For more than six decades, the U.S. has given political asylum to hundreds of people involved in violence in Cuba or even in the United States itself, some of which its own Department of Justice has labeled terrorism. Under various U.S. administrations, criminals such as Orlando Bosch and Luis Posada Carriles were not extradited to Cuba, Venezuela or Italy (the home country of one of the victims of one of the attacks attributed to Posada), nor were they put on trial in the United States, as is required by several conventions against terrorism to which the U.S. is a signatory. Bosch and Posada were the masterminds of the placement of a bomb on an Air Cubana flight that killed 73 passengers.

Noteworthy among the people being charged by the United States and living in Cuba is the case of Assata Shakur, who is accused of involvement in the death of police officer Werner Foerster in New Jersey while she was a member of the Black Liberation Army. All U.S. extradition requests predate Cuba’s removal from the State Department’s list in May of 2015 and the reinstatement of diplomatic relations between Havana and Washington.

After 2010, The many reports on the inclusion of Cuba in this list, made no consistent mention of Shakur or any other cases. Prominent members of the Congressional Black Caucus, such as Maxine Waters (D-CA), have sent letters to the Cuban government and U.S. authorities arguing that the Shakur case was a political vendetta that ignored the context of African-American civil rights groups in decades gone by and illegal activities against them through projects such as COINTELPRO.

The decision to move beyond this history of conflict served the interests of both countries. Pompeo’s selective and unilateral relitigation of the American claims is an exercise in hypocrisy for the sole purpose of making the future a slave of the past.

Acknowledging Progress in the Change of Leadership in Cuba

Pompeo’s irresponsible act provides Biden’s new Secretary of State with an easy way to discount out of hand this attempt to twist the official image of Cuba in the United States. The designation’s potential damage to the policy announced by Biden and Harris toward Cuba is considerable. A wrong diagnosis that views Cuba as a threat to U.S. security detracts from a realistic approach that sees the island as a country in the middle of an important economic and leadership transition, with significant consequences for its future and for a potential new start with the United States. Raúl Castro is retiring as head of the Communist Party and Cuban leadership is being passed to the next generation. What sense does it make to face this new reality with an inaccurate diagnosis?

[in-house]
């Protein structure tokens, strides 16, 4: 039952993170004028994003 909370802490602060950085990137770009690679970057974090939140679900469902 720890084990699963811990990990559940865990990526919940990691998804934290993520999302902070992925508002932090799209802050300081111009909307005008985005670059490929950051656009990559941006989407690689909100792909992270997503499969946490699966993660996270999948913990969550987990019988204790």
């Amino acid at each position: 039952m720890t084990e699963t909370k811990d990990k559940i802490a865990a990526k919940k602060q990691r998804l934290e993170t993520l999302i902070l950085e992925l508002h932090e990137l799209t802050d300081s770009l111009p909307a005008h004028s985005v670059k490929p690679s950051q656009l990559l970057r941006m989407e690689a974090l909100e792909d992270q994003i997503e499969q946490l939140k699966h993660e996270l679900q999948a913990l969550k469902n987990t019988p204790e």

Financial Profit at the Cost of a Failed Policy

Treating Cuba as a state sponsor of terrorism opens the U.S. courts—particularly those in south Florida—to opportunistic lawsuits. Unscrupulous attorneys will take advantage of the limited sovereign immunity conferred by a country’s appearance on the terrorism list to obtain juicy profits from trials for which Cuba would not be present. These trials could produce multimillion dollar rulings against Cuba, rendering the difficult issue of financial settlements between Cuba and the United States intractable.

One effect of such trials could be to discredit the United States in the eyes of the Cuban people. Although the most recalcitrant sectors of the Communist Party called him a wolf in sheep’s clothing, the first African-American U.S. President left a fresh image of openness to Cuba that transcended the history of conflicts and disagreements. This idea of a change one can believe in contrasts with the imperialist posture of Trump towards Cuba and other issues. The Biden administration should resume cancellation of lawsuits under Title III of the Helms-Burton Act. It should also preclude these offensive caricatures of the rule of law—lawsuits against Cuba with limited immunity—from being justified by the unwarranted “terrorist” label.

Biden Should Continue Obama’s Policy

From the outset, the Biden team should act decisively as an agent of change—and never as a continuation of Trumpism. The incoming team should return in grand fashion and deepen the policy announced by Obama in his Presidential Policy Directive of October 2016.

If the Biden administration wants to communicate that it is serious about combatting terrorism and is throwing its hat in with multilateralism, removing Cuba from the list of state sponsors of terrorism is a litmus test. The idea that Cuba is not a top priority in Biden’s agenda is an unsustainable pretext. The State Department has enough experts to seriously examine this issue, and to follow procedures to remove Cuba from the list in a relatively short time.

Incoming Secretary of State Anthony Blinken should not simply fall into the traps that Pompeo is laying in his path. Pompeo’s last minute outrageous actions do not reflect well on American diplomacy. The new administration owes nothing to the right-wing Cuban exile community in Florida. Since Cuba was taken off the list in 2015, has the island engaged in sponsorship of any terrorist organization or act? If the answer is no, Cuba should be removed from it immediately.

Arturo López-Levy is a professor of international relations and politics at Holy Names University in Oakland, California and author of “Raul Castro and the New Cuba: A Close-up of Change.” Twitter, @turylevy.

Translated by Jill Clark-Gollub, COHA Assistant Editor/Translator